Nordista Freeze Rocks Nashville With Indie Style
Nashville native Nordista Freeze is quickly outgrowing his city’s DIY music scene that he helped shape. Freeze began creating at age 13, when he used a Korg Kaoss pad to make vocal harmonies and loops for YouTube, friends and family via homemade mixtapes burned on CDs. Now Freeze is traveling the country for his U.S. tour showcasing his music to a rapidly growing fanbase.
Freeze describes his music as “’60’s pop revival.” He blends sounds reminiscent of classic influences, like The Beach Boys and NRBQ or New Rhythm and Blues Quartet with a modern psychedelic sound. His live performances are bursting with energy. Freeze jumps around, shakes his hips, and dances like nobody is watching — and the crowd can’t help but do the same.
Grant Parker, who often plays guitar for Freeze, admires his approach to music. “He just doesn’t really care about what anyone thinks of him,” he said. “His goal isn’t to be cool. It’s to be different and find his own thing.” His electric energy turns newcomers into fans as often as he turns fans into friends.
At every show, Freeze takes time to speak to his audience. “I make friends every single night,” Freeze said. “It’s hard because I want to work the door and see everyone, but I know that if I do that, I’m going to be scrambled by the time I get onstage. The idea that people are giving me their undivided attention while I just go up and perform is pretty daunting and intimidating.”
Parker said his friend is always gracious with fans. “It definitely taught me how to perform better, being onstage with someone of his character,” he said.
Freeze’s infectious energy for music and his earnest desire to develop personal connections with fans and other musicians is what started Freezefest, an annual DIY music festival aimed at giving the Nashville indie music community a platform to share their music with others. The lineup one year featured five days of performances by 120 artists from both upcoming and established acts.
“I took it upon myself, through Freezefest, to create an annual moment of celebrations that points towards our artistry,” Freeze said. “I created the festival – to help unify our community through a celebration of art – to create a moment that will be remembered forever – to take another step forward in bringing us together in a positive environment to sow seeds of peace, hope, and love into the hearts of those I have encountered. It exists to shape our local music scene towards community and celebration.”
Artists who got their start at Freezefest have gone on to perform with Willie Nelson, Cage The Elephant, and even win nationally televised competitions like “The Voice.” Freeze also founded Space Prom, an “homage to the ’80s and a celebration of the present” in Nashville. Attendees are encouraged to “wear what you would wear to prom, if prom was held in the ’80s on Mars.”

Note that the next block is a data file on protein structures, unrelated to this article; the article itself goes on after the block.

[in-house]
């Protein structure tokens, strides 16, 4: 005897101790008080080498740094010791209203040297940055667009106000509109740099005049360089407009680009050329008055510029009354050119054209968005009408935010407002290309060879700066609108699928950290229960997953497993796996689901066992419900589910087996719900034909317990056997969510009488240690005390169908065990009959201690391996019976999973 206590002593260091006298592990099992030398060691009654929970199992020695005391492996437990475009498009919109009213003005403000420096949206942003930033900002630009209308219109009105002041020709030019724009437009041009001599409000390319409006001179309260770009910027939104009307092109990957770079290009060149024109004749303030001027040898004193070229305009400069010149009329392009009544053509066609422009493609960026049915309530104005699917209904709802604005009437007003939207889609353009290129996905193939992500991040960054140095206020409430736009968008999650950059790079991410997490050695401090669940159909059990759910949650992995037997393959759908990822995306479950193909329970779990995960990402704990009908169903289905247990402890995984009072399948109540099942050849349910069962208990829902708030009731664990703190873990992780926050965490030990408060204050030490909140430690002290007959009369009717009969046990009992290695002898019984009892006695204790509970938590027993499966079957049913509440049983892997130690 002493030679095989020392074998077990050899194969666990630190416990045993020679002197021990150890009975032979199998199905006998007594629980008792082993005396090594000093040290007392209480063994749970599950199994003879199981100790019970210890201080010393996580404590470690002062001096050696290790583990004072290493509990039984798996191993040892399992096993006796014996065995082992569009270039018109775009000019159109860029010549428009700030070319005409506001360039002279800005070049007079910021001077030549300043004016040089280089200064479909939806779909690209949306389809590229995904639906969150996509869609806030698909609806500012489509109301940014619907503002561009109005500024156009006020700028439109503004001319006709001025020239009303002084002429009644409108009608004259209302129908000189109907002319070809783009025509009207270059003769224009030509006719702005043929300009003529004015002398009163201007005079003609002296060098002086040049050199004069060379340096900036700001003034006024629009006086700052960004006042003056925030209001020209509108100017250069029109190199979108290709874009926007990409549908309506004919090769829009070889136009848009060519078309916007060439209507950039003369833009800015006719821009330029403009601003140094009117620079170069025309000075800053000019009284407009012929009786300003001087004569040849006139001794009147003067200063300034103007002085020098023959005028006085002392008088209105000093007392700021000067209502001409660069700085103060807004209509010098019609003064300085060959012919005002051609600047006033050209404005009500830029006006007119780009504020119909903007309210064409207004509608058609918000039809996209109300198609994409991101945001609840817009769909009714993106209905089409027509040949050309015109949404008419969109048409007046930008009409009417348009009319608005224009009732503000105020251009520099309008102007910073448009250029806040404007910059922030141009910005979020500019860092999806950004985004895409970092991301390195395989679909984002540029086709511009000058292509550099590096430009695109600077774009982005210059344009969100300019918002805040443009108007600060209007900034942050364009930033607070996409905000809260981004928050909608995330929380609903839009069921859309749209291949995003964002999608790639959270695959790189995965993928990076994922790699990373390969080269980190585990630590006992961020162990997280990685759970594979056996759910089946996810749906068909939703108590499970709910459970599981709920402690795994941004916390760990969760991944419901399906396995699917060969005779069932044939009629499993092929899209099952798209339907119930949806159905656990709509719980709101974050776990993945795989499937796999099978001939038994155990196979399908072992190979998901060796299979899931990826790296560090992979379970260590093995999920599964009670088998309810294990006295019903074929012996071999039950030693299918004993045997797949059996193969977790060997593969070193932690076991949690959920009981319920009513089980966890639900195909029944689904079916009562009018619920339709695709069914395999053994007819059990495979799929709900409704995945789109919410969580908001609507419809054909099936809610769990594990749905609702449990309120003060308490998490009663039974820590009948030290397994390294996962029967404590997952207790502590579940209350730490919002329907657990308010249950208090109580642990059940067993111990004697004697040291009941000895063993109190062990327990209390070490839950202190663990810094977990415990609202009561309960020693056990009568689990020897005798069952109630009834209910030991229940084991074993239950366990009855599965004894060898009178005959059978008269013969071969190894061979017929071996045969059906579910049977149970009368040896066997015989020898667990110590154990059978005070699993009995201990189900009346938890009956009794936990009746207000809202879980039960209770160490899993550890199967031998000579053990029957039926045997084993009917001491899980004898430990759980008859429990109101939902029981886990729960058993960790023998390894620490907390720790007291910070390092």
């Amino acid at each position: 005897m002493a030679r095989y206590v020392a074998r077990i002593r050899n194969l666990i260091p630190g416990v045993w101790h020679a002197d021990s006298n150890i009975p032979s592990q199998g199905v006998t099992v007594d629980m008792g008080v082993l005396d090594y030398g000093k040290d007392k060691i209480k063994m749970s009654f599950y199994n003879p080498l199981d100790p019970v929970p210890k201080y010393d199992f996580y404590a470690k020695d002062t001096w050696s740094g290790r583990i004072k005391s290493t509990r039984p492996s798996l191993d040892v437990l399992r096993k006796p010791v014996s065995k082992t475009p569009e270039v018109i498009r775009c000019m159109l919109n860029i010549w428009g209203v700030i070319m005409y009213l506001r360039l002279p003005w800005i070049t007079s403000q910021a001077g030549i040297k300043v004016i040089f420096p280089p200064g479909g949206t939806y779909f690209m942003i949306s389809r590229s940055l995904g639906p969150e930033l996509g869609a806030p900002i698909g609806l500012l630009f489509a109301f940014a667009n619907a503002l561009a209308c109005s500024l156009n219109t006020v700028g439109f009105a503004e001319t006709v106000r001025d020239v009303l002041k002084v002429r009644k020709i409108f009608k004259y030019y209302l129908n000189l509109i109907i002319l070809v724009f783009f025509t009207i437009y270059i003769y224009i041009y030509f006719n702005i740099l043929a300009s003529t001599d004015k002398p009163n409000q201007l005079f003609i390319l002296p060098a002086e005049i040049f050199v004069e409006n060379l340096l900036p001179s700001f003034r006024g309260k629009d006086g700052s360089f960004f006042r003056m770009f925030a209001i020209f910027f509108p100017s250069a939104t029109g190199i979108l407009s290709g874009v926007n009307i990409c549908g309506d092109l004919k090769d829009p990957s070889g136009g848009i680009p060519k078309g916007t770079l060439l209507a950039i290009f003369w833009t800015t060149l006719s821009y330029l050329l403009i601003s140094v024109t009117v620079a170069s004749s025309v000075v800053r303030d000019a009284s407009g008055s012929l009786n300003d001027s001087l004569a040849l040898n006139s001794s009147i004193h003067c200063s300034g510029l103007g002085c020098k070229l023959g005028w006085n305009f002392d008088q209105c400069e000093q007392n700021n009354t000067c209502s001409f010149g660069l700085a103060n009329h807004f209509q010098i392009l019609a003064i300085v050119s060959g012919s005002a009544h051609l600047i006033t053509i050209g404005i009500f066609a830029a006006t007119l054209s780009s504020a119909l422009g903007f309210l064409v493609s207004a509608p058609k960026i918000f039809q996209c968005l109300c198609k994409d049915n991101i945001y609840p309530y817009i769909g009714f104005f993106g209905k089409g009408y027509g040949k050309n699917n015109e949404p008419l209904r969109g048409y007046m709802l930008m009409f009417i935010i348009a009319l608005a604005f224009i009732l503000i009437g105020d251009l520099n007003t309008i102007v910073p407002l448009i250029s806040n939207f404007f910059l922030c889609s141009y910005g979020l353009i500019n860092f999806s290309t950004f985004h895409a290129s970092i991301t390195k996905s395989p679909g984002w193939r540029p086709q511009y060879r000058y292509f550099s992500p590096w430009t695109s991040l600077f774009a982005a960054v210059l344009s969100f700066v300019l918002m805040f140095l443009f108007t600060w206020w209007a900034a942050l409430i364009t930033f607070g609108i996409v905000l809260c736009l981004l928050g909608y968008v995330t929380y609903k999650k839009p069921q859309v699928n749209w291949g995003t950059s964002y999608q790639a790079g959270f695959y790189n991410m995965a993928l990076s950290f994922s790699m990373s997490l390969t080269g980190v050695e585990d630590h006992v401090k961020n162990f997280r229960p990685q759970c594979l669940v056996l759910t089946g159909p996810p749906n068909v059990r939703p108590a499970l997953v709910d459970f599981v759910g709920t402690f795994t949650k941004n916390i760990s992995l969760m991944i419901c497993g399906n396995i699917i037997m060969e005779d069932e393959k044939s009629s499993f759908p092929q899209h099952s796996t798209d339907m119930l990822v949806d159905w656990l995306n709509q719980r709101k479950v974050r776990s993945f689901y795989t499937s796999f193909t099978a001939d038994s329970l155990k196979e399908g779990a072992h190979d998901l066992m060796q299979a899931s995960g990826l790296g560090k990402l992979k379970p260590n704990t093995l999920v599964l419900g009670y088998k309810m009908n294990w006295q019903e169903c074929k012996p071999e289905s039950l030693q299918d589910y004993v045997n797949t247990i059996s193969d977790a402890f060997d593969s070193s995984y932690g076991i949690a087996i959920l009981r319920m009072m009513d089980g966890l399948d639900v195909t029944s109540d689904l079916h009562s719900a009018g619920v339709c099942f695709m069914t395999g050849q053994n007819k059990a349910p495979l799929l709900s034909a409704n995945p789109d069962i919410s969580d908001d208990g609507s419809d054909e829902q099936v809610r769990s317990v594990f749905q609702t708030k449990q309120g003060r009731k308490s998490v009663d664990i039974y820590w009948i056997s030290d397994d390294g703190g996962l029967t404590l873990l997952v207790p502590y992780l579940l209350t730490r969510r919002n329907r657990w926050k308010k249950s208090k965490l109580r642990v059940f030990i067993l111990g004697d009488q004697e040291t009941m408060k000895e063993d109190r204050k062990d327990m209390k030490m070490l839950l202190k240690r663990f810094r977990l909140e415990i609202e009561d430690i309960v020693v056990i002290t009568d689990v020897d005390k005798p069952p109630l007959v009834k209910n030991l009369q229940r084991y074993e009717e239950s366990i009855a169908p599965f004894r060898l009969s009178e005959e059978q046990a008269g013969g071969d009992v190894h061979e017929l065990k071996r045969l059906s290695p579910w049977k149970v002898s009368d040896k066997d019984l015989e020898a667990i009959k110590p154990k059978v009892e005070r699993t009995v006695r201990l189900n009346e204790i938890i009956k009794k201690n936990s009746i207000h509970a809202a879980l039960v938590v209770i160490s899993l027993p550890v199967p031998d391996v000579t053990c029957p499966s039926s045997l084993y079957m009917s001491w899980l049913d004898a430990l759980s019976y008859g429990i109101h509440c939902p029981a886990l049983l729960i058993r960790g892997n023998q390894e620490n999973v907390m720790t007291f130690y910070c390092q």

Nordista Freeze, along with supporting acts, cover ’80s pop music and some disco-era hits for a room full of people donning satin dresses, brightly colored sequins, and vintage suits. Space prom is a night where “disco aliens party with galactic dance rangers.”
Aside from throwing wild events like Freezefest and Space Prom, Freeze loves performing for fans in his hometown of Nashville that has been a supportive force in getting him off the ground. “I have so much love for this city and the rapidly evolving community,” he said. “Locals have championed me and my art since the beginning. It’s the best place to start touring, with so many beautiful cities close by. It’s special to tour with your friends. It makes it so meaningful to experience such beautiful moments.”
A frequent performer, Freeze played at over 300 shows in a two-year span, and doesn’t plan on stopping anytime soon. He recently performed at South by Southwest, a huge music and film festival held each March in Austin, Texas. “SXSW is like summer camp,” Freeze said. “It’s the most fun week ever. We played 15 shows in only six days. This was my first time, and I am already thinking about next time.” He is now on a 17-day tour, traveling and playing in a new city each day. “Its just special to be a moving piece of a local community,” he said.
Freeze’s music has been praised by Grammy producers like Charlie Peacock (Bono, The Civil Wars) and by NPR, who described Freeze’s work as “the most beautiful and perfect example of the Nashville music scene.” The Nashville Scene named him the “cosmic Tom Petty” and revered him as one of the artists most likely to “rule” in 2018.
Freeze said every music project is different. “Cosmic Haus was an epic experience, getting to record in Charlie Peacock’s studio with all of my closest friends,” he said. “This next project, we are taking a more loose and live approach, potentially recording everything to tape in a basement.”
Freeze shows no sign of slowing his momentum. “When you’re a kid, everyone wants to be a rock star, and I guess I just never stopped having that dream,” Freeze said. “I figured that someone has to keep making music, so why can’t it be me?”